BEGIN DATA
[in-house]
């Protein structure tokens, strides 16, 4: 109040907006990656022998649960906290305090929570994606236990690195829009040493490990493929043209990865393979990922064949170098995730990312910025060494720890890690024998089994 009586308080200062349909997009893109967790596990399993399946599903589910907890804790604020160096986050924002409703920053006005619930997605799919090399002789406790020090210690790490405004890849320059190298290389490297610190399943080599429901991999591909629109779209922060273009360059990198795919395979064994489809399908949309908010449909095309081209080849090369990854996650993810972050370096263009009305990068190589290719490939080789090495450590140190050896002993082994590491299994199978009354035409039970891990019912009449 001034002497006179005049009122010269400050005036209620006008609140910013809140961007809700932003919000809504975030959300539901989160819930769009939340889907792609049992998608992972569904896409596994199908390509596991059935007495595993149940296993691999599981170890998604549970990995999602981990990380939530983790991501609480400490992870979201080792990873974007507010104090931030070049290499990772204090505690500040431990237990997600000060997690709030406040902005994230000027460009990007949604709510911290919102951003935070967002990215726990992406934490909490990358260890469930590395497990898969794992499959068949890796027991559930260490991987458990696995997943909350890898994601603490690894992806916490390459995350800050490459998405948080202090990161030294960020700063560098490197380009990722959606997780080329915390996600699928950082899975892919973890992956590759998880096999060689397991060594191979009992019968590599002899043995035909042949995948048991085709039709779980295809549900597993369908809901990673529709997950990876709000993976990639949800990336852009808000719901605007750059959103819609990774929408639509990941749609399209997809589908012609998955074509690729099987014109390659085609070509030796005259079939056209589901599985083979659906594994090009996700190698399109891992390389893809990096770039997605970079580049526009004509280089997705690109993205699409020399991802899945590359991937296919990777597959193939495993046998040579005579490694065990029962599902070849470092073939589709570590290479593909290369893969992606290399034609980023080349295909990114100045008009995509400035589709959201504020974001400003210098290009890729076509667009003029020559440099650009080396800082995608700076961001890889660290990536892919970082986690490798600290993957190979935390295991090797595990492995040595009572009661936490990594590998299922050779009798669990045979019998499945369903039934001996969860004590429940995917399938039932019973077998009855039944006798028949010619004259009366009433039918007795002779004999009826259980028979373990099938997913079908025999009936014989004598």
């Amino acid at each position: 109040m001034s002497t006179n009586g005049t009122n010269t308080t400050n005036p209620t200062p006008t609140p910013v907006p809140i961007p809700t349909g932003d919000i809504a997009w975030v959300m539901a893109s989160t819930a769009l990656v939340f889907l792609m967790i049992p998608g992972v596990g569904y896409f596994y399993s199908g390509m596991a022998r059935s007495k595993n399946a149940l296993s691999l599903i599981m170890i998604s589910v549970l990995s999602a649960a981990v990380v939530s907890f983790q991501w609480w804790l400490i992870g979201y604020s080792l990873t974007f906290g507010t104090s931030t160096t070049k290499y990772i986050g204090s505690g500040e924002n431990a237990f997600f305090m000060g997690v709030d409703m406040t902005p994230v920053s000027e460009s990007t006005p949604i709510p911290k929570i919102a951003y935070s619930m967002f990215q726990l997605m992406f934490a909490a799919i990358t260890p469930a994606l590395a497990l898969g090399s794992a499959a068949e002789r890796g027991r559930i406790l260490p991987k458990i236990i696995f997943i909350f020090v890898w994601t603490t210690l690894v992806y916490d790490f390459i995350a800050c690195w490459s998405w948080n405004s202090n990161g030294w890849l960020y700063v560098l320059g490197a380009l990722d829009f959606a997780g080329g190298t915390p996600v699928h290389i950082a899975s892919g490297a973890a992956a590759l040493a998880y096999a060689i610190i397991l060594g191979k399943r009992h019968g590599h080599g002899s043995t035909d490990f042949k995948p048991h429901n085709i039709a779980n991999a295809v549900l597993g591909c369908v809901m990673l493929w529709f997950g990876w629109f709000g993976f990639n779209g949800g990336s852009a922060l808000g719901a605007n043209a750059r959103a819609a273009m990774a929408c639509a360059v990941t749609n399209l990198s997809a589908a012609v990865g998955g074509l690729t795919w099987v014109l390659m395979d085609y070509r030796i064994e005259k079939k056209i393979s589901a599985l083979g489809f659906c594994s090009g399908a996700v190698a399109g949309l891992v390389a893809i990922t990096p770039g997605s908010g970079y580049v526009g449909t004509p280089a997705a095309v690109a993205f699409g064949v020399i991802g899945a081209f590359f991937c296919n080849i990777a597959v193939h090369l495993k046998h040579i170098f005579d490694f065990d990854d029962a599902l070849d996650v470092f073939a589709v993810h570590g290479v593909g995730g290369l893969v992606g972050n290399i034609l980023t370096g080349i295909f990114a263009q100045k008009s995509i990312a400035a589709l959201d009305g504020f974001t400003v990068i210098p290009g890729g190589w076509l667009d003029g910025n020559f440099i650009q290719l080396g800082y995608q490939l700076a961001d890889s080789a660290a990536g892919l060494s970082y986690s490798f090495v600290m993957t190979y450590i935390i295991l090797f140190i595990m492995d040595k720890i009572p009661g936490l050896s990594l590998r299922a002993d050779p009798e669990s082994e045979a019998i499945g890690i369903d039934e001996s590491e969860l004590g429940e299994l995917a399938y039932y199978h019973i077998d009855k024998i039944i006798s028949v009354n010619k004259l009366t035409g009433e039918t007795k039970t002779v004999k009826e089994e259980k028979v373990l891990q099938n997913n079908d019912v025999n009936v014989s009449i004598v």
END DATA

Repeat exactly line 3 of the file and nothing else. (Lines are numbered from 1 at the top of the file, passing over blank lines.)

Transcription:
């Amino acid at each position: 109040m001034s002497t006179n009586g005049t009122n010269t308080t400050n005036p209620t200062p006008t609140p910013v907006p809140i961007p809700t349909g932003d919000i809504a997009w975030v959300m539901a893109s989160t819930a769009l990656v939340f889907l792609m967790i049992p998608g992972v596990g569904y896409f596994y399993s199908g390509m596991a022998r059935s007495k595993n399946a149940l296993s691999l599903i599981m170890i998604s589910v549970l990995s999602a649960a981990v990380v939530s907890f983790q991501w609480w804790l400490i992870g979201y604020s080792l990873t974007f906290g507010t104090s931030t160096t070049k290499y990772i986050g204090s505690g500040e924002n431990a237990f997600f305090m000060g997690v709030d409703m406040t902005p994230v920053s000027e460009s990007t006005p949604i709510p911290k929570i919102a951003y935070s619930m967002f990215q726990l997605m992406f934490a909490a799919i990358t260890p469930a994606l590395a497990l898969g090399s794992a499959a068949e002789r890796g027991r559930i406790l260490p991987k458990i236990i696995f997943i909350f020090v890898w994601t603490t210690l690894v992806y916490d790490f390459i995350a800050c690195w490459s998405w948080n405004s202090n990161g030294w890849l960020y700063v560098l320059g490197a380009l990722d829009f959606a997780g080329g190298t915390p996600v699928h290389i950082a899975s892919g490297a973890a992956a590759l040493a998880y096999a060689i610190i397991l060594g191979k399943r009992h019968g590599h080599g002899s043995t035909d490990f042949k995948p048991h429901n085709i039709a779980n991999a295809v549900l597993g591909c369908v809901m990673l493929w529709f997950g990876w629109f709000g993976f990639n779209g949800g990336s852009a922060l808000g719901a605007n043209a750059r959103a819609a273009m990774a929408c639509a360059v990941t749609n399209l990198s997809a589908a012609v990865g998955g074509l690729t795919w099987v014109l390659m395979d085609y070509r030796i064994e005259k079939k056209i393979s589901a599985l083979g489809f659906c594994s090009g399908a996700v190698a399109g949309l891992v390389a893809i990922t990096p770039g997605s908010g970079y580049v526009g449909t004509p280089a997705a095309v690109a993205f699409g064949v020399i991802g899945a081209f590359f991937c296919n080849i990777a597959v193939h090369l495993k046998h040579i170098f005579d490694f065990d990854d029962a599902l070849d996650v470092f073939a589709v993810h570590g290479v593909g995730g290369l893969v992606g972050n290399i034609l980023t370096g080349i295909f990114a263009q100045k008009s995509i990312a400035a589709l959201d009305g504020f974001t400003v990068i210098p290009g890729g190589w076509l667009d003029g910025n020559f440099i650009q290719l080396g800082y995608q490939l700076a961001d890889s080789a660290a990536g892919l060494s970082y986690s490798f090495v600290m993957t190979y450590i935390i295991l090797f140190i595990m492995d040595k720890i009572p009661g936490l050896s990594l590998r299922a002993d050779p009798e669990s082994e045979a019998i499945g890690i369903d039934e001996s590491e969860l004590g429940e299994l995917a399938y039932y199978h019973i077998d009855k024998i039944i006798s028949v009354n010619k004259l009366t035409g009433e039918t007795k039970t002779v004999k009826e089994e259980k028979v373990l891990q099938n997913n079908d019912v025999n009936v014989s009449i004598v």